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Brand, J. E., Knight, S., & Majewski, J. 2003, November 4–6, The diverse worlds of computer games: A content analysis of spaces, populations, styles and narratives. Paper presented at Level Up. 
Added by: Mark Grimshaw-Aagaard (9/8/06, 8:50 AM)   
Resource type: Proceedings Article
BibTeX citation key: Brand2003
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Categories: Demographics
Keywords: Space
Creators: Brand, Copier, Knight, Majewski, Raessens
Collection: Level Up
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The Diverse Worlds Project analysed 130 computer and video games (CVGs) to
understand their textual landscape. Titles were sampled from the five gaming
platforms dominant in 2002. Blending the quantitative content analytic
tradition and the Bordwellian approach to formal film analysis, characters,
settings, narrative and stylistic factors were studied in four units of analysis
including box, handbook, opening cinematic sequences, and game-play.
“Diverse Worlds” contradicts the popular stereotypes about CVGs presenting
exaggerated, violent characters in simplistic, formulaic, worlds lacking in
aesthetic nuance and texture. Games are painted using a vast array of visible
features and locations. Narrative structure and progression varies depending on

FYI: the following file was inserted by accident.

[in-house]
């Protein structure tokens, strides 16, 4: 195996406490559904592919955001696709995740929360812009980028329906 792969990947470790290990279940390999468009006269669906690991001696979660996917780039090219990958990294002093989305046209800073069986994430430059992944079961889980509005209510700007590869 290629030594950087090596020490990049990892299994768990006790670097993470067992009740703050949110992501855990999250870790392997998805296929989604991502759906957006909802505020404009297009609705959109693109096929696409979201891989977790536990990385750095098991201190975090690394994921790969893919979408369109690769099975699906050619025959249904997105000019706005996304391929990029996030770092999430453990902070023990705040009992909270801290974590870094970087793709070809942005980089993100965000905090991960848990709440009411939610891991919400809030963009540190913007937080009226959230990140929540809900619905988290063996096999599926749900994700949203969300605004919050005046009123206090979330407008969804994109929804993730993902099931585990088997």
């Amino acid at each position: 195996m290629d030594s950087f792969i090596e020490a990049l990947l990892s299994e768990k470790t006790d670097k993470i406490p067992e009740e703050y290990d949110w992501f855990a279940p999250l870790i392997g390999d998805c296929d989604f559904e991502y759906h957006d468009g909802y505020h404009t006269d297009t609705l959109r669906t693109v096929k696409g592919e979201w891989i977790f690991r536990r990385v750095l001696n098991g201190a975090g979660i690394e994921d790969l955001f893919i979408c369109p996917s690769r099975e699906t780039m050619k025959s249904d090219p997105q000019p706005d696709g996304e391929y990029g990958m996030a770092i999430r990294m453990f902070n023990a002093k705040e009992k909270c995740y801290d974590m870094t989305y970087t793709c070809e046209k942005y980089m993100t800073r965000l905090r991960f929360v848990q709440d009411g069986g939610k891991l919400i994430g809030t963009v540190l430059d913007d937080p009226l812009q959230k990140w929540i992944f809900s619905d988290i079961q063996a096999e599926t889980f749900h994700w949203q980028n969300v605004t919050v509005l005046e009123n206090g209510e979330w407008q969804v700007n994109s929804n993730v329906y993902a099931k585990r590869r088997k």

genre and goes beyond “shoot the bad guy.” Graphic stylisation tends toward a
mid-point between animation and photo-realism with the latter more often
used for rendering environments and the former for characters. Limitations of
character representation include the use of stereotypes found in traditional
mainstream media. An earlier version of this work was presented at the
International Ratings Conference in Sydney, Australia, September 2003.
Added by: Mark Grimshaw-Aagaard  
From the CD-ROM in the proceedings.
Added by: Mark Grimshaw-Aagaard  
   FPS games give the player little control over narrative progression as opposed to the other extreme (e.g. racing or sports games) where "the player is in control of the progression and story outcome"   Added by: Mark Grimshaw-Aagaard
Keywords:   Drama Narrative
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